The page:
Desert Storm: The hazards of preparing for deployment

Published August 11, 2014 by Linda Maye Adams

One of the challenges for my army unit during the mass build up that would become Desert Storm was that we didn’t know if we were going or not. I’m on a Desert Storm mailing list, and one of the veterans asked when we were notified, and i had to say that no one ever came out and said, “You’re leaving on XX date.” It simply happened, as a natural, logical conclusion on the process.

We would be preparing for deployment for about three months with this not knowing. I’m not sure if it would have been easier if we had a date or leaving it to the unknown. An actual date would have brought in the anticipation as we approached. Yet, as we did get closer, the rumor mill churned out that there was indeed a date. But it was also constantly shifting, so maybe that’s why no one told us anything. I think a shifting date would have been the worst of the three choices because I would have readied myself for that date, and and then it wouldn’t have happened, and I would have had to go through it all over again for the new date.

Every day was spent in some form of preparation. Getting supplies ready, making sure we had wills done, getting shots, and, of course, training. It was constantly wearing on us, almost like a river flowing down stream that eats steadily at the rocks on the shoreline.

The women soldiers couldn’t really have a reaction to this stress. If we had tried to relieve the stress — if that was even possible — in ways that women tend to, the men soldiers would have sneered at us for being weak.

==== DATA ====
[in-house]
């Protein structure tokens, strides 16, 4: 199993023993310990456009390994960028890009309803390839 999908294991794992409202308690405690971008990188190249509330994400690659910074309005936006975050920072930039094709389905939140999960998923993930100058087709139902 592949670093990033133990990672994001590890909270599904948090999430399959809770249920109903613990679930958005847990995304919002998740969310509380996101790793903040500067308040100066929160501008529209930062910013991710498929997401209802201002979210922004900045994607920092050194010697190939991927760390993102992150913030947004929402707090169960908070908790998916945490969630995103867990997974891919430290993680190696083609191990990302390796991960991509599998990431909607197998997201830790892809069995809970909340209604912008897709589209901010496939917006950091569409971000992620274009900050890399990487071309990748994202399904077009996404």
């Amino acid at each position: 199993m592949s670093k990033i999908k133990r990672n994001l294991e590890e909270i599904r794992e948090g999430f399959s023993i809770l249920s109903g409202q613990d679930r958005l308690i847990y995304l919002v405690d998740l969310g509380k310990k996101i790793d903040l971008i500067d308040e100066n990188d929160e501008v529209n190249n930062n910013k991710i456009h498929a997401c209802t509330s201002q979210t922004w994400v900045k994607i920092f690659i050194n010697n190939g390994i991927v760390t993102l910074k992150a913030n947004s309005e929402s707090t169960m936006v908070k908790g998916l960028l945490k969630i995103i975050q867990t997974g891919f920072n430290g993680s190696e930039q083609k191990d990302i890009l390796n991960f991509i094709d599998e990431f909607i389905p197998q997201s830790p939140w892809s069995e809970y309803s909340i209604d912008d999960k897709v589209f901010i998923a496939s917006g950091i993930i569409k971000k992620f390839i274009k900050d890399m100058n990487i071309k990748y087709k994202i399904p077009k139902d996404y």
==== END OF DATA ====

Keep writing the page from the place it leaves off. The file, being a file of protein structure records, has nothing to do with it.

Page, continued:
There’s a scene in the most famous of Star Trek episodes, The City on the Edge of Forever, which kind of sums it up. The crew that beamed down to the planet has just found out that Dr. McCoy somehow changed the past and the Enterprise simply no longer exists. They’re effectively stranded unless they can fix the problem.

Uhura has the following line of dialogue: “Captain, I’m afraid.” (Sorry, I couldn’t quite get a clip of her saying this, but occurs right after this scene.)

If we even said anything like this, most of the men would have taken it and exaggerated it to point where we sounded like we were the most incompetent people, as proof women were not competent of doing anything men could do.

The men tended to express their fears one of two ways:

  1. They strutted around with a tough guy facade and proclaimed, “I’m going to kill me some (OMITTED).”
  2. They played soccer and football.

The later was done during physical training in the morning, and the men soldiers got very aggressive during the games. The games were actually pretty violent, and the women learned to stay out of the way. I still had to participate because it was physical training, but I had no desire to be squished flat. I went down to the end of the field to be the goalie, where it was at least somewhat safer because most of the action happened on the middle of the field.

The games got so aggressive that one soldier broke his toes during pool volleyball! Another sprained his ankle on the playing field, and a tackle broke the leg of another, making him non-deployable.

But women had no such stress reliever. We were simply expected to suck it up and drive on and pretend like we weren’t who we actually were. Like I said, the Army had no idea what to do with us.

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